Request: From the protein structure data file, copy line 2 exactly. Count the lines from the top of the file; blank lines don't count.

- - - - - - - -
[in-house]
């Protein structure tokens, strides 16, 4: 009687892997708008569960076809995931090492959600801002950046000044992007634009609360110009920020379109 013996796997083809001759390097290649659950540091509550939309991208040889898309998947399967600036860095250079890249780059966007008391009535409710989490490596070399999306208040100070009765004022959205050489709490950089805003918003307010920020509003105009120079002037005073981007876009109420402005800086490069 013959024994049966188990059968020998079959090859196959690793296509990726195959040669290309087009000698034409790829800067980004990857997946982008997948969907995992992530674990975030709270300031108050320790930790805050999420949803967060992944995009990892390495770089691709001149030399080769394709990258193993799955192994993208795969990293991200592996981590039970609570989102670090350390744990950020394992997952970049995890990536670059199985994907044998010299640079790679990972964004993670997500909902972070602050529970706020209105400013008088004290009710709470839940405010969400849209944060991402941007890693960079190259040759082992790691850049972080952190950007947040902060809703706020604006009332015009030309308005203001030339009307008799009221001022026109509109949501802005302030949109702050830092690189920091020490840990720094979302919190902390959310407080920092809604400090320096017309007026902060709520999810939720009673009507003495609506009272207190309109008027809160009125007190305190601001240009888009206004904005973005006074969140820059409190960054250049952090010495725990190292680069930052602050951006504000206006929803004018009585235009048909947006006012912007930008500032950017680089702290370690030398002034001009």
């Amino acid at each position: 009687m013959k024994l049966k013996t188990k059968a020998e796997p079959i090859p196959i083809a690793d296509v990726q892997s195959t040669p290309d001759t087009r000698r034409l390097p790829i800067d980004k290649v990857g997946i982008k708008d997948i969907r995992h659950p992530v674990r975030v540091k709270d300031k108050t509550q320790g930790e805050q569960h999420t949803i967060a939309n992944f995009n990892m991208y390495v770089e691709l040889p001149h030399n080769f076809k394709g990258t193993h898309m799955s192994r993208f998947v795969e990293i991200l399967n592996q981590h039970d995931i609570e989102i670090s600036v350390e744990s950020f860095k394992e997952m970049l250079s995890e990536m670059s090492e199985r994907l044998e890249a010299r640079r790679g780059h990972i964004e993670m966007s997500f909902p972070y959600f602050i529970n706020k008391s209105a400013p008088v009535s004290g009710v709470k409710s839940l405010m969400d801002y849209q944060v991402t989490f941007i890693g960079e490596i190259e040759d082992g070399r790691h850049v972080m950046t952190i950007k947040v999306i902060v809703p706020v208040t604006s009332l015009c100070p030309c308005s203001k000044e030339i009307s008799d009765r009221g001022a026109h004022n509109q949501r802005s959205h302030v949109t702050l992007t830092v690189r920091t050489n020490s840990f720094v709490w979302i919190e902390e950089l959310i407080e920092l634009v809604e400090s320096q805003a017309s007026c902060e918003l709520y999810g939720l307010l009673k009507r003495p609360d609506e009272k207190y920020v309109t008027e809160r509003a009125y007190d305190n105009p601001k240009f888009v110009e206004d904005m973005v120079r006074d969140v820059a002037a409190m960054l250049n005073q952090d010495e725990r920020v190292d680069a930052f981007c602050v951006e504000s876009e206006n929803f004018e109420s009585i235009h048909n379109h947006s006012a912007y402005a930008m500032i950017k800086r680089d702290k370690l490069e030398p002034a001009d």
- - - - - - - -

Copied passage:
């Protein structure tokens, strides 16, 4: 009687892997708008569960076809995931090492959600801002950046000044992007634009609360110009920020379109 013996796997083809001759390097290649659950540091509550939309991208040889898309998947399967600036860095250079890249780059966007008391009535409710989490490596070399999306208040100070009765004022959205050489709490950089805003918003307010920020509003105009120079002037005073981007876009109420402005800086490069 013959024994049966188990059968020998079959090859196959690793296509990726195959040669290309087009000698034409790829800067980004990857997946982008997948969907995992992530674990975030709270300031108050320790930790805050999420949803967060992944995009990892390495770089691709001149030399080769394709990258193993799955192994993208795969990293991200592996981590039970609570989102670090350390744990950020394992997952970049995890990536670059199985994907044998010299640079790679990972964004993670997500909902972070602050529970706020209105400013008088004290009710709470839940405010969400849209944060991402941007890693960079190259040759082992790691850049972080952190950007947040902060809703706020604006009332015009030309308005203001030339009307008799009221001022026109509109949501802005302030949109702050830092690189920091020490840990720094979302919190902390959310407080920092809604400090320096017309007026902060709520999810939720009673009507003495609506009272207190309109008027809160009125007190305190601001240009888009206004904005973005006074969140820059409190960054250049952090010495725990190292680069930052602050951006504000206006929803004018009585235009048909947006006012912007930008500032950017680089702290370690030398002034001009």